Tuesday morning, keys are tossed to me as I sit at my desk. Keys belonging to the Mercedes-Benz C230 Kompressor Sport sedan sitting in the company garage. I hadn't been behind the wheel of a Benz since my days as a garage monkey when I put myself through college. My impressions of Mercedes-Benzes were that they were first and foremost luxury cars with only a hint of a sports car's spirit in certain higher-end models, and only if you pushed them hard enough.
Walking up to the car, knowing it was all mine--at least for a week--I took a good look at it for the first time. Definitely a Mercedes but with a slightly more aggressive look than what I usually see at the local "land of gracious living" golf courses. Color-keyed door handles and a factory tint help add some sporty touches. The 17-in. seven-spoke alloy wheels with 225/45ZR17 tires are what set it apart from the standard model, though. The clear-coated aluminum wheels contrast nicely with the Pewter Silver paint job. The gap between the wheels and the fender lip is just a bit too big for me to label it sport. A 25- to 40mm drop would help in both the looks and handling departments.
Finding a comfortable driving position was easy courtesy of the tilt/telescoping steering column and eight-way adjustable semi-power seat. The front seat's side-bolsters kept me firmly planted during those more spirited trips to the store. Outward vision overall was good except for one area: over my left shoulder. I was staring at the B-pillar. This made merging with traffic and certain left turns more work to find a safe spot in which to move in.
Clearly, the drivetrain is where the most attention was paid in order for Mercedes to call this a sports sedan. With nearly 190 supercharged horsepower and just a few ticks more torque at 192 lb-ft, it never felt underpowered. Would I like more? Sure, who wouldn't? With max torque available from 3500 to 4000 rpm, neither being locked up in typical SoCal rush hour traffic nor trying to keep up and get past some of the slower cars on the road was a problem at all. Find an open spot, hit the throttle, aim and you're there. Downshifting optional. Spend some time in the upper rpm and it feels like the motor wants to, and can, rev higher. It pulls strong all the way up to and past peak horsepower at 5800.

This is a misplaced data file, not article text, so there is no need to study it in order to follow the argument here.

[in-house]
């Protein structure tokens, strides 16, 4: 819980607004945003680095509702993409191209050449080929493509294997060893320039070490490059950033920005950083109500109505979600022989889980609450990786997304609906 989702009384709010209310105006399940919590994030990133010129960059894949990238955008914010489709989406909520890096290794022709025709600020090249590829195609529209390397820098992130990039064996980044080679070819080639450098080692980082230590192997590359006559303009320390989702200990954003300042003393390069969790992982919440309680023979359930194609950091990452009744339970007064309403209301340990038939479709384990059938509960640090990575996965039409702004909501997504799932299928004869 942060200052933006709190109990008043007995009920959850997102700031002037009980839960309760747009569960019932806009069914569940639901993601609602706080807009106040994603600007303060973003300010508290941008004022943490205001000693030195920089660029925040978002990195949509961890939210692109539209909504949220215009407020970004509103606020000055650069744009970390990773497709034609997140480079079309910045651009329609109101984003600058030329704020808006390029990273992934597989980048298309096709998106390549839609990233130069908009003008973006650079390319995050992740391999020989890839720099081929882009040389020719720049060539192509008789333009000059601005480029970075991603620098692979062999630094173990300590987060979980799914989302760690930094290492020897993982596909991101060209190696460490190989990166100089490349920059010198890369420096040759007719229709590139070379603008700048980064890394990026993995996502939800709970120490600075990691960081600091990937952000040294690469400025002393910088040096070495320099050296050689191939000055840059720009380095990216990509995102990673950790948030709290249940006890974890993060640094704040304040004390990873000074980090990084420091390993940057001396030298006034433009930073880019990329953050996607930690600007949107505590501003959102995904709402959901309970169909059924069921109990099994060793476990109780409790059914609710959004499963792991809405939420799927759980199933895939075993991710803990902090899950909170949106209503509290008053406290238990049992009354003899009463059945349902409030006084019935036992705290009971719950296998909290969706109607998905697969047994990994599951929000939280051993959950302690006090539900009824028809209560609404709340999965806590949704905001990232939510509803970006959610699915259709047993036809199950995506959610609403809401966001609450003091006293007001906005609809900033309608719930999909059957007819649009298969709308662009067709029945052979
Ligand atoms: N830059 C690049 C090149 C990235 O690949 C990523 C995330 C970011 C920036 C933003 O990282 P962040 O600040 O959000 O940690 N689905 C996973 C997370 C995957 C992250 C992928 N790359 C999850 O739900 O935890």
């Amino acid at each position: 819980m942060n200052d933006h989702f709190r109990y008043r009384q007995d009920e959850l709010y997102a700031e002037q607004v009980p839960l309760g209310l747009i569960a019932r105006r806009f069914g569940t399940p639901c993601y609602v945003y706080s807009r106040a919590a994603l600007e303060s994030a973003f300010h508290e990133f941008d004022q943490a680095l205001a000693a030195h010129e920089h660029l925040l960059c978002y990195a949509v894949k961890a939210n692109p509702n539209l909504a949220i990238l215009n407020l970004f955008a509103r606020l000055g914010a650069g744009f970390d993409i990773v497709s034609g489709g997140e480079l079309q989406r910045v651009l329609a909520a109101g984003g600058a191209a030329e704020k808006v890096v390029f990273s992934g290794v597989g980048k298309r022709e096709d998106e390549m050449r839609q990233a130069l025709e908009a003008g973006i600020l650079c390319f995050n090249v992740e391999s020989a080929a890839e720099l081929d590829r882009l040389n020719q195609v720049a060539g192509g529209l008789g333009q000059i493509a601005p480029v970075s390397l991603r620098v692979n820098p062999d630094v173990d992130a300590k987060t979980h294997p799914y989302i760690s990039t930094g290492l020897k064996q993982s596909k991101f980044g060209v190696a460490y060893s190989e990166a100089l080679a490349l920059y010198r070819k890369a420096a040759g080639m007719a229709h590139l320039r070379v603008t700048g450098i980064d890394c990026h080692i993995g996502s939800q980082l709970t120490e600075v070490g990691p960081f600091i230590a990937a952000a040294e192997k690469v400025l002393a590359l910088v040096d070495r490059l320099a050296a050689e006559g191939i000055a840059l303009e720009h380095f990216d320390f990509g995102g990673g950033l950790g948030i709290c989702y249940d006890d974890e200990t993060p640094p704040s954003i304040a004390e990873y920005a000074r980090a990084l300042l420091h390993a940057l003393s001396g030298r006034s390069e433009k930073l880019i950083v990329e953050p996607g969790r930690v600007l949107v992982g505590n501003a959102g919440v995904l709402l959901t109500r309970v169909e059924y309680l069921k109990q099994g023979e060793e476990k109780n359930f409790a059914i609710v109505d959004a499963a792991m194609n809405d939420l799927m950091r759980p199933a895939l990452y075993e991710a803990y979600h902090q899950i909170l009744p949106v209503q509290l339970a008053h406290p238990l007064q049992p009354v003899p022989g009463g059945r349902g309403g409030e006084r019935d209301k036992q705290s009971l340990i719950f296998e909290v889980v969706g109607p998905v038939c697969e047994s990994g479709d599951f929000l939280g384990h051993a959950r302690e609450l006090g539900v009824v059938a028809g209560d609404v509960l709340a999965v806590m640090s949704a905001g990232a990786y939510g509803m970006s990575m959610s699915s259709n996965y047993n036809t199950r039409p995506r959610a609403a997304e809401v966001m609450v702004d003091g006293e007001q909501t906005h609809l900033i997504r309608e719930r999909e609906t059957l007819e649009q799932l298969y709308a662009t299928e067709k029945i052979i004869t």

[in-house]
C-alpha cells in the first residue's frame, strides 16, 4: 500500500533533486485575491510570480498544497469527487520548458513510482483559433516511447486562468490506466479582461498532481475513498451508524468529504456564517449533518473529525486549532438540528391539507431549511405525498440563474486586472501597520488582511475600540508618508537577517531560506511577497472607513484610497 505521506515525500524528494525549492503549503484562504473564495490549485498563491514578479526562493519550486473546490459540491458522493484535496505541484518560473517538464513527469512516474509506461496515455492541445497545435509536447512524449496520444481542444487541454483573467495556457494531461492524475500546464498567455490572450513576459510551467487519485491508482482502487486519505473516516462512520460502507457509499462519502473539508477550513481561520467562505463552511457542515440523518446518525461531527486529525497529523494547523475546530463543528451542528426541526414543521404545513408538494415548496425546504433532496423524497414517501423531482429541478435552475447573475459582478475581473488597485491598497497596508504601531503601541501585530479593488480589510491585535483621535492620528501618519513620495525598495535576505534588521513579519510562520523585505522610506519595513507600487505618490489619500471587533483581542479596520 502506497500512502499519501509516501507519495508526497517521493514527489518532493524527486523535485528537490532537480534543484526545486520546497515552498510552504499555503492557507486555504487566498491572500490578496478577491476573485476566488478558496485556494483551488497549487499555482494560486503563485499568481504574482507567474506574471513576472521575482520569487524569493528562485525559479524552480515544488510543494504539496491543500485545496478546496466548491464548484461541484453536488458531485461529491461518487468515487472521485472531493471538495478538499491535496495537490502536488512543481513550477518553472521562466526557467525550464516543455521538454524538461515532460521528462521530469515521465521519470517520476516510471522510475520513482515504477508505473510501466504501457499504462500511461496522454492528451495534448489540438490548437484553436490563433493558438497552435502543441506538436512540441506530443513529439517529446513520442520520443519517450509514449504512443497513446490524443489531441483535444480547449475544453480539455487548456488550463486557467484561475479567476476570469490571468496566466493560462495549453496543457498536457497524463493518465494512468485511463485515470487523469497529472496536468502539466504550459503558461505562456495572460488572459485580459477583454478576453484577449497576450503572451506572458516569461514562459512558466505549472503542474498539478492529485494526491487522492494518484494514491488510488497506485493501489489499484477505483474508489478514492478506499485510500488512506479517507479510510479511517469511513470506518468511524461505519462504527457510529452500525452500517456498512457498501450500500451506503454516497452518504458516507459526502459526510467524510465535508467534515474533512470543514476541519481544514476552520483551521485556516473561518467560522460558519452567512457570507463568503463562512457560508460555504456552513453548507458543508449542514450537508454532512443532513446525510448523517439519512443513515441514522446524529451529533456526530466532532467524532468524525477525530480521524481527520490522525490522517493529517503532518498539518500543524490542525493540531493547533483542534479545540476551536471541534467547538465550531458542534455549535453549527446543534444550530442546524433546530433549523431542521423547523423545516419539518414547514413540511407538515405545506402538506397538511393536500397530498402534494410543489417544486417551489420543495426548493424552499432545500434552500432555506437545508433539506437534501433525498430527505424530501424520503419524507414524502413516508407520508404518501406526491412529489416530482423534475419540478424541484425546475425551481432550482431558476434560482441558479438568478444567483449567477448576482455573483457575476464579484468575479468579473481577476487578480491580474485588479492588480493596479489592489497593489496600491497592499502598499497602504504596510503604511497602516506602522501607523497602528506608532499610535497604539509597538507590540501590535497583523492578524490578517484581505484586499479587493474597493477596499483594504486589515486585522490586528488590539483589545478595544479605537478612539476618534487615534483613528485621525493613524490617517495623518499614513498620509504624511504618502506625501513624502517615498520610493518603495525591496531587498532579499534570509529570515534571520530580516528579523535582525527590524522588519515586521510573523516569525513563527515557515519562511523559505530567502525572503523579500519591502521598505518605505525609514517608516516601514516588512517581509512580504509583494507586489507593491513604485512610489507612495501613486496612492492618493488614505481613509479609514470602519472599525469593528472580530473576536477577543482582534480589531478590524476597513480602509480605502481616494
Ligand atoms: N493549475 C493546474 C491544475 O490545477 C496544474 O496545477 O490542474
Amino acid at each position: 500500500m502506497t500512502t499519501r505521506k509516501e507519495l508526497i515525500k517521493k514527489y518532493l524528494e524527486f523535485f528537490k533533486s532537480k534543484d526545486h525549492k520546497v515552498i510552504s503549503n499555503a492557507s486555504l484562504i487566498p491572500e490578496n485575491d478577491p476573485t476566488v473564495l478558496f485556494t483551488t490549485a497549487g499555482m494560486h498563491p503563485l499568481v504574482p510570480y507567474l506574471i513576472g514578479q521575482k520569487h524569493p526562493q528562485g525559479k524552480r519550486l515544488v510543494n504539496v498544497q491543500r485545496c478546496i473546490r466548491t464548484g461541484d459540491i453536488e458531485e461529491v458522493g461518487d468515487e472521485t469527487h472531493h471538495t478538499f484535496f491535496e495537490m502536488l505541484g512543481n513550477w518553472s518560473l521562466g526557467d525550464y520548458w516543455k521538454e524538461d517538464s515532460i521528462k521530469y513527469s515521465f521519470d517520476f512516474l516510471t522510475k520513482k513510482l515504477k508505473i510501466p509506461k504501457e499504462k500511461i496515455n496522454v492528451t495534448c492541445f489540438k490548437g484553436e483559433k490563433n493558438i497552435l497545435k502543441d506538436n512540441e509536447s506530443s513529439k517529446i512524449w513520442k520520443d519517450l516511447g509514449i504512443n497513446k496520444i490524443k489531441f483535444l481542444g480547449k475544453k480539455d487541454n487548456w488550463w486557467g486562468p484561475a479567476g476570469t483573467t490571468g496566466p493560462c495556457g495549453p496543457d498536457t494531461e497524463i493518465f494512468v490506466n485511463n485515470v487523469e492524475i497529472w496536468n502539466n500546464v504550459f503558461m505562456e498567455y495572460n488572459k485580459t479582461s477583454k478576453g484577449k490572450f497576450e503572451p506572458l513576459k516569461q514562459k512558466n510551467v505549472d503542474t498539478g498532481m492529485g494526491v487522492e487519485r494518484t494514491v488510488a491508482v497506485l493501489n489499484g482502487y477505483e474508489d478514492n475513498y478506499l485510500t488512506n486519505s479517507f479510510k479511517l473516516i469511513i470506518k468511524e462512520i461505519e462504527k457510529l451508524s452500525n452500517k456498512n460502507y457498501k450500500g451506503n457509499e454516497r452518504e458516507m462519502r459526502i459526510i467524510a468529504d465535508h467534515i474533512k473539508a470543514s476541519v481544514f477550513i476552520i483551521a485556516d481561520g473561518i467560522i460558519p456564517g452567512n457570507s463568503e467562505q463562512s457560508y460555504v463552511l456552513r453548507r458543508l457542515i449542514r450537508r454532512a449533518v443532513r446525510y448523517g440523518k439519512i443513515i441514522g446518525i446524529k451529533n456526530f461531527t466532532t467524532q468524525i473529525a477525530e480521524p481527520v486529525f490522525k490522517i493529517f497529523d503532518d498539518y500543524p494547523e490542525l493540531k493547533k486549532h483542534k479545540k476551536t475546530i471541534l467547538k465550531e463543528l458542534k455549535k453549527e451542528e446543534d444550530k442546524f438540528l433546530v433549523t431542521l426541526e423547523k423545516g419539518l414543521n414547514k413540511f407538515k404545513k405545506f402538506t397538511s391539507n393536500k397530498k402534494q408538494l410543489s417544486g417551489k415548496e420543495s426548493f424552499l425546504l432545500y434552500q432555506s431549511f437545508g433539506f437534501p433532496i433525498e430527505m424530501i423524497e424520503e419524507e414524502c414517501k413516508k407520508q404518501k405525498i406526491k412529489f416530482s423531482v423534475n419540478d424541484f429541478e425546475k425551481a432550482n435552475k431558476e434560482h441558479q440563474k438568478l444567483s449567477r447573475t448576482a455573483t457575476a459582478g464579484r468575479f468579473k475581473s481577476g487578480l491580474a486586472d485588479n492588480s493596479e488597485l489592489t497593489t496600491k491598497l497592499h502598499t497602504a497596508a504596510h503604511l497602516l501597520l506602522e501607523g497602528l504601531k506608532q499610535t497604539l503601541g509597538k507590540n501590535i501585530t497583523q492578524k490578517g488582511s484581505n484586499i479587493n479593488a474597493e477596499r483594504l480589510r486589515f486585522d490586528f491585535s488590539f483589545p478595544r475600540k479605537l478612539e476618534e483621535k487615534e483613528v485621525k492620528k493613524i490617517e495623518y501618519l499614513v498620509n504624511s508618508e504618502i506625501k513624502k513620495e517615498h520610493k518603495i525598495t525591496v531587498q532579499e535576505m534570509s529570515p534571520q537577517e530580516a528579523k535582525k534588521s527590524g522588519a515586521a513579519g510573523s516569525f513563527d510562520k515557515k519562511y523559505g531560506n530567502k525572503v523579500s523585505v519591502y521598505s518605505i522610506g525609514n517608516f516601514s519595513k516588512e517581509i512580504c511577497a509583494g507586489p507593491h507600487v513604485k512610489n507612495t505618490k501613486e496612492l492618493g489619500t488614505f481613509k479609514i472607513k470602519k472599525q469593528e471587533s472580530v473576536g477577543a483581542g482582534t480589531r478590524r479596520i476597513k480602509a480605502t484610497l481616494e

When starting from a stop, 6000 rpm comes quickly due to a short first gear. Shift there or be prepared for a serious bog about 200 rpm later, when the engine's electronics kick in. Even when you do hit the shift point spot on, then row to the next gear and mash the gas pedal, throttle response is not as instantaneous as I would like. Quicker throttle response and a short-throw shifter could take a tenth of a second or so off acceleration times. Of the few cars I have driven with electronic throttles this seems to be a common trait. Must be some sort of emissions thing.
Our car is equipped up front with a Sport three-link independent suspension with stabilizer bar and a Sport Multi-Link with gas pressure dampers out back. During normal, day-to-day driving the suspension is very compliant. Shocks and springs soak up road irregularities with ease and provide good road feedback. No nose dive under heavy braking or squat during accelerating. A very comfortable ride on long, straight and fairly smooth roads.
Push the car hard and things go from controlled and balanced to that "what just broke?" feeling. Body roll and understeer reared their ugly heads and put an end to the fun. The passenger's seat side-bolster made a perfect ramp for my cellphone as it headed for the great outdoors through the driver's window while I was driving around a particularly fast and wide corner. The car just nosed over on the outside front wheel. If not for a well-timed shoulder block my phone would have disappeared forever. That was the only time the vehicle gave any hint to its curb weight of 3,185 lb. Perhaps a refining touch to the high-speed compression damping of the shocks, stiffer springs, a larger front bar or even a small rear bar would help to level the car out and keep the front end planted during such aforementioned sporty moments.
The C230 Kompressor Sport Sedan reminded me of the many outstanding qualities that made driving a Mercedes seem so special, setting my standards for what a luxury automobile should be. The distinctive Mercedes look, build quality, safety record, reliability and functionality, as well as the comfortable interior and the many luxury appointments, further proved it. Only minor refinements to a few systems would be needed to unleash the hidden potential of this car and turn it into the well-rounded sport sedan it currently only shows in flashes.